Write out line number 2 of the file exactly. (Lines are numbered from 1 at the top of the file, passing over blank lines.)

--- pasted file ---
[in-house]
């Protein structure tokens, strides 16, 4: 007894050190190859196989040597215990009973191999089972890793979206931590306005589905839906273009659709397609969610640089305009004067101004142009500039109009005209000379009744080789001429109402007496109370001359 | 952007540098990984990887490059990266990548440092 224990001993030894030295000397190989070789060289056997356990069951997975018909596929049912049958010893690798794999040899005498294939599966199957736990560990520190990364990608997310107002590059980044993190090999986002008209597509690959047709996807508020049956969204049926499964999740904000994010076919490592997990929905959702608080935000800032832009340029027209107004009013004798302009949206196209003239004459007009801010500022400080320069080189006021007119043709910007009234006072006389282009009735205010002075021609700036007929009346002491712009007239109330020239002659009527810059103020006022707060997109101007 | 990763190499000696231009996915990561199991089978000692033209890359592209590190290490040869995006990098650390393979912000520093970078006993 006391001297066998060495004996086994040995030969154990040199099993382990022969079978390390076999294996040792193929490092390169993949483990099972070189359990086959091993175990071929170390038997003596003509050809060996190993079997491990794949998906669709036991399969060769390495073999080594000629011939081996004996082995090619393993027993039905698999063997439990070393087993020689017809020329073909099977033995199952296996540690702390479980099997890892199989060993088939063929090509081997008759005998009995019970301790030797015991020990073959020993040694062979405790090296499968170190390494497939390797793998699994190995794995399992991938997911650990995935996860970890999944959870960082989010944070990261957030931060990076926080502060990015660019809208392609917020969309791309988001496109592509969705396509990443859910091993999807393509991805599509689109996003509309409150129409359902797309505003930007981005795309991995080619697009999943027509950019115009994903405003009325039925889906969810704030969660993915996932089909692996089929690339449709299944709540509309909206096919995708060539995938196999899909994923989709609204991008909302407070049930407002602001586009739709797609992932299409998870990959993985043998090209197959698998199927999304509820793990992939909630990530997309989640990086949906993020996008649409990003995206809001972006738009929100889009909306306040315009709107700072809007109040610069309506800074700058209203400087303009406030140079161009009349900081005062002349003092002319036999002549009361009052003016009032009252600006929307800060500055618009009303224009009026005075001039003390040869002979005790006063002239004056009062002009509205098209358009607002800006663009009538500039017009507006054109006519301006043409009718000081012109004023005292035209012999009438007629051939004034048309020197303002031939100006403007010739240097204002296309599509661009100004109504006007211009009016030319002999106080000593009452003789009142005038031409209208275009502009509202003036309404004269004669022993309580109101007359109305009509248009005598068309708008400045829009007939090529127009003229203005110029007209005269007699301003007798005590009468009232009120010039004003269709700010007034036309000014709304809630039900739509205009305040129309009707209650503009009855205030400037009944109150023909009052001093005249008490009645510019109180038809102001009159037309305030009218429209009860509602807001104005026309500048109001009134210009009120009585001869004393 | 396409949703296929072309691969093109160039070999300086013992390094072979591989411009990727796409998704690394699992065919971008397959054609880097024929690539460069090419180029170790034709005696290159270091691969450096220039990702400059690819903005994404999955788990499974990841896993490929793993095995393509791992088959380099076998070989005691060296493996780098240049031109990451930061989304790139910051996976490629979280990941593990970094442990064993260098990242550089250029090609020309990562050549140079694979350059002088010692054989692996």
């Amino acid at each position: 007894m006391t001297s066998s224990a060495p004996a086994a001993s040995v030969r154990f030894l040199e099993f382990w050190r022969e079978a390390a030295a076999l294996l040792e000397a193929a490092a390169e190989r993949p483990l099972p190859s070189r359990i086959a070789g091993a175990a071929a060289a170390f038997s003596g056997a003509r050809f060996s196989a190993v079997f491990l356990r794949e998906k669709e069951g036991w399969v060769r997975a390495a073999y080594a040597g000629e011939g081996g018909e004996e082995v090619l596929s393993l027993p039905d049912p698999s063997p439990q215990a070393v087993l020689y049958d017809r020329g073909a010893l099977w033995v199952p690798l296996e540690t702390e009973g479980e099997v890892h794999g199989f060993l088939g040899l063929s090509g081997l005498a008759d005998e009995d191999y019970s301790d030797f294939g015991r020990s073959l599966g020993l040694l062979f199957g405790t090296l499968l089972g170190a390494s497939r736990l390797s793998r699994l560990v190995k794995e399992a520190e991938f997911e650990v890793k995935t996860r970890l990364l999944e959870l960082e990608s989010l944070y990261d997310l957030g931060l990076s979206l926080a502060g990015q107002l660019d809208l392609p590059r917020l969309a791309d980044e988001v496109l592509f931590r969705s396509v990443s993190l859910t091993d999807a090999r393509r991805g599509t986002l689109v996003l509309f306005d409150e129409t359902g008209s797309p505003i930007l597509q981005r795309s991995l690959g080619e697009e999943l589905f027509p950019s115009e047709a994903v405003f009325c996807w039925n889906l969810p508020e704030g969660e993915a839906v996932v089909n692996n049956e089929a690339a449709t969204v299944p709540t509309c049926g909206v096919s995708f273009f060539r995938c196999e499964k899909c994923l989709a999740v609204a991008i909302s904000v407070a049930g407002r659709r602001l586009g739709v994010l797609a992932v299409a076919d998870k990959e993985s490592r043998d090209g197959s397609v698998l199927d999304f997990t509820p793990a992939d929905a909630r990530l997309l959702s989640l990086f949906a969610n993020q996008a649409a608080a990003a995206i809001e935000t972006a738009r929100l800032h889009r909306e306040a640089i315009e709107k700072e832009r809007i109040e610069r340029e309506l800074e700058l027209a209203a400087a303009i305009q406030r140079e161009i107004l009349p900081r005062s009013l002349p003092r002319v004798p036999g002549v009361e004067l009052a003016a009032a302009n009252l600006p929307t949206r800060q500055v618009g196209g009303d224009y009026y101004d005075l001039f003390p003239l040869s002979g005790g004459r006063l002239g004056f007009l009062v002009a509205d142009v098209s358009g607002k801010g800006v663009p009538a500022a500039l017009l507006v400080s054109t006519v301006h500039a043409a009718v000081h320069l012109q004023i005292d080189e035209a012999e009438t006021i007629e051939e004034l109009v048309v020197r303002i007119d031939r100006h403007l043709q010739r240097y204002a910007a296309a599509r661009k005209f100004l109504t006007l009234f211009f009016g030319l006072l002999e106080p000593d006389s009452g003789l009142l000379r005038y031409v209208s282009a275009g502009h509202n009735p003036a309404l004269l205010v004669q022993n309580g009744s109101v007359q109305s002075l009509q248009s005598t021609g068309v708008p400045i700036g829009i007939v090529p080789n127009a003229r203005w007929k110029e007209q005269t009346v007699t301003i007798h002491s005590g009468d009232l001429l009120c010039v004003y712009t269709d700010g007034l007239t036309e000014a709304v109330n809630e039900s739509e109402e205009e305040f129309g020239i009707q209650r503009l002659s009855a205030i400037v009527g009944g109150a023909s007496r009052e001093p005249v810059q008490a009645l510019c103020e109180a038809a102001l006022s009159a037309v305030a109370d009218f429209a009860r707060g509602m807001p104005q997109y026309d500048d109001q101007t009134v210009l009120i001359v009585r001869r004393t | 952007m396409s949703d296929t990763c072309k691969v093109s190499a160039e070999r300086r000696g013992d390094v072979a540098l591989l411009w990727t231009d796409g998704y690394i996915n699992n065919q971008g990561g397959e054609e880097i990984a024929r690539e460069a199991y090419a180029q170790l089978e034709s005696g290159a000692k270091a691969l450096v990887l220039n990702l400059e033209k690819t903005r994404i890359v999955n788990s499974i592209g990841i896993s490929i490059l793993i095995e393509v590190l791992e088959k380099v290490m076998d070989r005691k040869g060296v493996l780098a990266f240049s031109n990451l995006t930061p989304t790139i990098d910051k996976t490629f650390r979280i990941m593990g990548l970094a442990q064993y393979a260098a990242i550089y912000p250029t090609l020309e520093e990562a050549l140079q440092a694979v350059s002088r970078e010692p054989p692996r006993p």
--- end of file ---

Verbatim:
């Protein structure tokens, strides 16, 4: 007894050190190859196989040597215990009973191999089972890793979206931590306005589905839906273009659709397609969610640089305009004067101004142009500039109009005209000379009744080789001429109402007496109370001359 | 952007540098990984990887490059990266990548440092 224990001993030894030295000397190989070789060289056997356990069951997975018909596929049912049958010893690798794999040899005498294939599966199957736990560990520190990364990608997310107002590059980044993190090999986002008209597509690959047709996807508020049956969204049926499964999740904000994010076919490592997990929905959702608080935000800032832009340029027209107004009013004798302009949206196209003239004459007009801010500022400080320069080189006021007119043709910007009234006072006389282009009735205010002075021609700036007929009346002491712009007239109330020239002659009527810059103020006022707060997109101007 | 990763190499000696231009996915990561199991089978000692033209890359592209590190290490040869995006990098650390393979912000520093970078006993 006391001297066998060495004996086994040995030969154990040199099993382990022969079978390390076999294996040792193929490092390169993949483990099972070189359990086959091993175990071929170390038997003596003509050809060996190993079997491990794949998906669709036991399969060769390495073999080594000629011939081996004996082995090619393993027993039905698999063997439990070393087993020689017809020329073909099977033995199952296996540690702390479980099997890892199989060993088939063929090509081997008759005998009995019970301790030797015991020990073959020993040694062979405790090296499968170190390494497939390797793998699994190995794995399992991938997911650990995935996860970890999944959870960082989010944070990261957030931060990076926080502060990015660019809208392609917020969309791309988001496109592509969705396509990443859910091993999807393509991805599509689109996003509309409150129409359902797309505003930007981005795309991995080619697009999943027509950019115009994903405003009325039925889906969810704030969660993915996932089909692996089929690339449709299944709540509309909206096919995708060539995938196999899909994923989709609204991008909302407070049930407002602001586009739709797609992932299409998870990959993985043998090209197959698998199927999304509820793990992939909630990530997309989640990086949906993020996008649409990003995206809001972006738009929100889009909306306040315009709107700072809007109040610069309506800074700058209203400087303009406030140079161009009349900081005062002349003092002319036999002549009361009052003016009032009252600006929307800060500055618009009303224009009026005075001039003390040869002979005790006063002239004056009062002009509205098209358009607002800006663009009538500039017009507006054109006519301006043409009718000081012109004023005292035209012999009438007629051939004034048309020197303002031939100006403007010739240097204002296309599509661009100004109504006007211009009016030319002999106080000593009452003789009142005038031409209208275009502009509202003036309404004269004669022993309580109101007359109305009509248009005598068309708008400045829009007939090529127009003229203005110029007209005269007699301003007798005590009468009232009120010039004003269709700010007034036309000014709304809630039900739509205009305040129309009707209650503009009855205030400037009944109150023909009052001093005249008490009645510019109180038809102001009159037309305030009218429209009860509602807001104005026309500048109001009134210009009120009585001869004393 | 396409949703296929072309691969093109160039070999300086013992390094072979591989411009990727796409998704690394699992065919971008397959054609880097024929690539460069090419180029170790034709005696290159270091691969450096220039990702400059690819903005994404999955788990499974990841896993490929793993095995393509791992088959380099076998070989005691060296493996780098240049031109990451930061989304790139910051996976490629979280990941593990970094442990064993260098990242550089250029090609020309990562050549140079694979350059002088010692054989692996």